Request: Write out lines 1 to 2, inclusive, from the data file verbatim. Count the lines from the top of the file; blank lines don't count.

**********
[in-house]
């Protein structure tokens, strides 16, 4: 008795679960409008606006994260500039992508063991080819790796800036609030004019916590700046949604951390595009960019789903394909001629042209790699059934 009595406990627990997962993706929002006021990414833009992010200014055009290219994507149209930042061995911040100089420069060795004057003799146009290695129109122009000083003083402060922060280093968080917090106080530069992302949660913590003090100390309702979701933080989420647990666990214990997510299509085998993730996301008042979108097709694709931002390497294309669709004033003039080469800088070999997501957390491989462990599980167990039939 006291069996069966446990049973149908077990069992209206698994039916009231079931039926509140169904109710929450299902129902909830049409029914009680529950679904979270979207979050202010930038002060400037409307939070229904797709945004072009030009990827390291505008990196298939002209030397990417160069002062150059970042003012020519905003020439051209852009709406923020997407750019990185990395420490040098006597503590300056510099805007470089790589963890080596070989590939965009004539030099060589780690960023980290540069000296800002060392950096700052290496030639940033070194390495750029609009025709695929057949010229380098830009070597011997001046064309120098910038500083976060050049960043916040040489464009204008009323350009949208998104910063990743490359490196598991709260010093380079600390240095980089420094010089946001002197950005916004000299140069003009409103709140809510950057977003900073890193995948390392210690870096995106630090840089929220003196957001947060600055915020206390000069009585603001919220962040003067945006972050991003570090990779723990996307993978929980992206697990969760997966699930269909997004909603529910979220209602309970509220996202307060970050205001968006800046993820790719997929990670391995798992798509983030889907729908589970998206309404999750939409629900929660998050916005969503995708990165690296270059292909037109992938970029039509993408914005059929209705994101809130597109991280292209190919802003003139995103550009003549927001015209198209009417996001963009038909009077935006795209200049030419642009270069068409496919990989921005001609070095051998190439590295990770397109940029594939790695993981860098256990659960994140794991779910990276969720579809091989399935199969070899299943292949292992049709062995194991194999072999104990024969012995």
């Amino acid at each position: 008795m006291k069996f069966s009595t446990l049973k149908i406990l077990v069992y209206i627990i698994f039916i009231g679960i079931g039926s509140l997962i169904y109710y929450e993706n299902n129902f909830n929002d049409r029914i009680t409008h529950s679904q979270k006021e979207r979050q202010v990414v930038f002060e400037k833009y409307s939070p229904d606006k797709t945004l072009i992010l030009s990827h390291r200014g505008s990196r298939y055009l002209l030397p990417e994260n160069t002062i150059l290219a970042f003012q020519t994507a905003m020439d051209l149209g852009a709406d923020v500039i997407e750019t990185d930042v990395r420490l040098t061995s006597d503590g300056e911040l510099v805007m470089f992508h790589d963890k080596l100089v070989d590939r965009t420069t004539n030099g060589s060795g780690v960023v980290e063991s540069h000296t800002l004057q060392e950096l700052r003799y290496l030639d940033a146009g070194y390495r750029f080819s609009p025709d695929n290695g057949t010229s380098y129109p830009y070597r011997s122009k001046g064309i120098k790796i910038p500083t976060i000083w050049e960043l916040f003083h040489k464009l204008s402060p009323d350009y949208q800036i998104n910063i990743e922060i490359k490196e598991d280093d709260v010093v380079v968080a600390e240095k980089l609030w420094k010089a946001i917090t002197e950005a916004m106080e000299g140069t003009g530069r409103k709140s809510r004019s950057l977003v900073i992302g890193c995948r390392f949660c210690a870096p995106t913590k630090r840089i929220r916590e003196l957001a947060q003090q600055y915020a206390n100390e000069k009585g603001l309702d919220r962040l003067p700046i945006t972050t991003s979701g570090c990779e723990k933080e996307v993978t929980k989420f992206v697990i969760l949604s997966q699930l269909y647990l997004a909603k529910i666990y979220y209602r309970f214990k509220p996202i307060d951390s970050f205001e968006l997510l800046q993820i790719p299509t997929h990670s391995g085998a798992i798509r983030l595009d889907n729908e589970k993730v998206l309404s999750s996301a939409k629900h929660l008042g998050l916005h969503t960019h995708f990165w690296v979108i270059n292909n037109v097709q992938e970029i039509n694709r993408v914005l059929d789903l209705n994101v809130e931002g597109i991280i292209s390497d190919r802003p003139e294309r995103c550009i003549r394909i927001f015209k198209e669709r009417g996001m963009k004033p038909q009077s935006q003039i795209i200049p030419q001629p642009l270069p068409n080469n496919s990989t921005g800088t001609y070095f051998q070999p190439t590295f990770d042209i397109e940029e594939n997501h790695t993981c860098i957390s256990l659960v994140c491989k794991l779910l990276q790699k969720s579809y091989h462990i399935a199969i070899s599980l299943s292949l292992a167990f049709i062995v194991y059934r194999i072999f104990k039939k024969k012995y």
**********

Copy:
[in-house]
């Protein structure tokens, strides 16, 4: 008795679960409008606006994260500039992508063991080819790796800036609030004019916590700046949604951390595009960019789903394909001629042209790699059934 009595406990627990997962993706929002006021990414833009992010200014055009290219994507149209930042061995911040100089420069060795004057003799146009290695129109122009000083003083402060922060280093968080917090106080530069992302949660913590003090100390309702979701933080989420647990666990214990997510299509085998993730996301008042979108097709694709931002390497294309669709004033003039080469800088070999997501957390491989462990599980167990039939 006291069996069966446990049973149908077990069992209206698994039916009231079931039926509140169904109710929450299902129902909830049409029914009680529950679904979270979207979050202010930038002060400037409307939070229904797709945004072009030009990827390291505008990196298939002209030397990417160069002062150059970042003012020519905003020439051209852009709406923020997407750019990185990395420490040098006597503590300056510099805007470089790589963890080596070989590939965009004539030099060589780690960023980290540069000296800002060392950096700052290496030639940033070194390495750029609009025709695929057949010229380098830009070597011997001046064309120098910038500083976060050049960043916040040489464009204008009323350009949208998104910063990743490359490196598991709260010093380079600390240095980089420094010089946001002197950005916004000299140069003009409103709140809510950057977003900073890193995948390392210690870096995106630090840089929220003196957001947060600055915020206390000069009585603001919220962040003067945006972050991003570090990779723990996307993978929980992206697990969760997966699930269909997004909603529910979220209602309970509220996202307060970050205001968006800046993820790719997929990670391995798992798509983030889907729908589970998206309404999750939409629900929660998050916005969503995708990165690296270059292909037109992938970029039509993408914005059929209705994101809130597109991280292209190919802003003139995103550009003549927001015209198209009417996001963009038909009077935006795209200049030419642009270069068409496919990989921005001609070095051998190439590295990770397109940029594939790695993981860098256990659960994140794991779910990276969720579809091989399935199969070899299943292949292992049709062995194991194999072999104990024969012995």